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Auto-Dimming Mirrors

Basic Description

Auto-dimming mirrors, also called self-dimming mirrors, can automatically dim and clear according to the ambient and incident light levels. Research shows that headlight glare from cars traveling behind you reflected by your rear-view or side-view mirrors can obstruct your vision and contribute to fatigue while driving at night. This glare can also slow your reaction time and increase the time required to stop the car in emergency situations.

Auto-dimming Architecture

Auto-dimming mirrors employ an ambient light sensor and a rear-facing glare sensor. In low ambient light conditions, a microcontroller uses output from the glare sensor to determine how much the mirror should be dimmed. The microcontroller applies a voltage to an electrochromic material held between two pieces of glass in the mirror. The electrochromic material dims the mirror in proportion to the applied voltage.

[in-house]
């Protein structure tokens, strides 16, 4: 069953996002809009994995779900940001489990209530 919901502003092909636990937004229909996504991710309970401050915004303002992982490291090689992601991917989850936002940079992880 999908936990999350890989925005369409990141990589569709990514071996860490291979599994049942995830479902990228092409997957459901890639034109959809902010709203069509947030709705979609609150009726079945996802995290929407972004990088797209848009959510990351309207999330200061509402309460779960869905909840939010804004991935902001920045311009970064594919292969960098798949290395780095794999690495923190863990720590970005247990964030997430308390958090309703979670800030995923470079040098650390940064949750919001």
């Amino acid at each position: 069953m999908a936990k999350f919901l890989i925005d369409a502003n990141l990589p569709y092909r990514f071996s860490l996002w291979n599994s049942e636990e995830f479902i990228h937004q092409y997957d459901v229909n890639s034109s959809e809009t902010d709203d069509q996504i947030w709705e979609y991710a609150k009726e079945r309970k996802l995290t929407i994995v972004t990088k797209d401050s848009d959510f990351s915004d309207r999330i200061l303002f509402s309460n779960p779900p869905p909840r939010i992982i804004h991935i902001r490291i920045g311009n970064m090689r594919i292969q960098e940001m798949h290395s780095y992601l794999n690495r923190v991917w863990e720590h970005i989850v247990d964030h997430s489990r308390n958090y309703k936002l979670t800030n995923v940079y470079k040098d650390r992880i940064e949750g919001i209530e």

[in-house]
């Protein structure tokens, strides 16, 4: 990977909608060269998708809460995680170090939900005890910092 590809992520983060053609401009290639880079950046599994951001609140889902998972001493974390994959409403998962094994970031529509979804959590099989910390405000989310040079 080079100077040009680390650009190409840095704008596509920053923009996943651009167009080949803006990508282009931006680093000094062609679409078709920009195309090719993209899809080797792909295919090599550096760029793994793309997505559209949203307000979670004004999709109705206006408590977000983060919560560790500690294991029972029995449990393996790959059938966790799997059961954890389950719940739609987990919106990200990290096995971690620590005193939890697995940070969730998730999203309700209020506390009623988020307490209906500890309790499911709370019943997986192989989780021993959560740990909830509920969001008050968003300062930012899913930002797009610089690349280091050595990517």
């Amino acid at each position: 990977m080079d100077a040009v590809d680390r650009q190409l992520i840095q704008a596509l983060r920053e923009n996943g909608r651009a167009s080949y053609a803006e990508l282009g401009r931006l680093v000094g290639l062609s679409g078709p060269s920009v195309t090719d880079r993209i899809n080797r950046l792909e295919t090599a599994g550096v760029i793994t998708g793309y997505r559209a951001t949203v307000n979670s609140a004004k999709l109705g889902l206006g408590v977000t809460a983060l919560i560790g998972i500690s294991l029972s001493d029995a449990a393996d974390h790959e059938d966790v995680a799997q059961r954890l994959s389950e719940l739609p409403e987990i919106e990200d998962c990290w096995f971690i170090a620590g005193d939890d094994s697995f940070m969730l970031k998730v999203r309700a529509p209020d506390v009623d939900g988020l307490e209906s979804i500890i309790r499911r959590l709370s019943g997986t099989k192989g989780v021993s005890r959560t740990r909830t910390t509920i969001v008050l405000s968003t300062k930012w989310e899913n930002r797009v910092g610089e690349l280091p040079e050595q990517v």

Auto-dimming Architecture

A disadvantage of auto-dimming mirrors compared to manually adjustable mirrors with two reflective surfaces is that auto-dimming mirrors require power and cannot simply be glued to a standard windshield with no wire connections. However, since an auto-dimming rear-view mirror stays in a fixed position while driving, it is possible to display other information, such as time, temperature or direction of travel, in the mirror housing.

Ambient light sensor, glare sensor
Electrochromic material in the mirror
Data Communications
Usually none
ABEO, CIPA, Gentex, Hamamatsu, Magna, Miortech, Murakami, SL Corporation, SMR, Tokai Rika
For More Information
[1] Electrochromism, Wikipedia.
[2] Gentex Auto-Dimming Mirrors, YouTube, Nov. 1, 2010.
[3] Toyota Accessories Auto Dimming Rear View Mirror, YouTube, July 4, 2014.
[4] How Do Electrochromatic Windows Work?, Chris Woodford,, Sep. 17, 2014.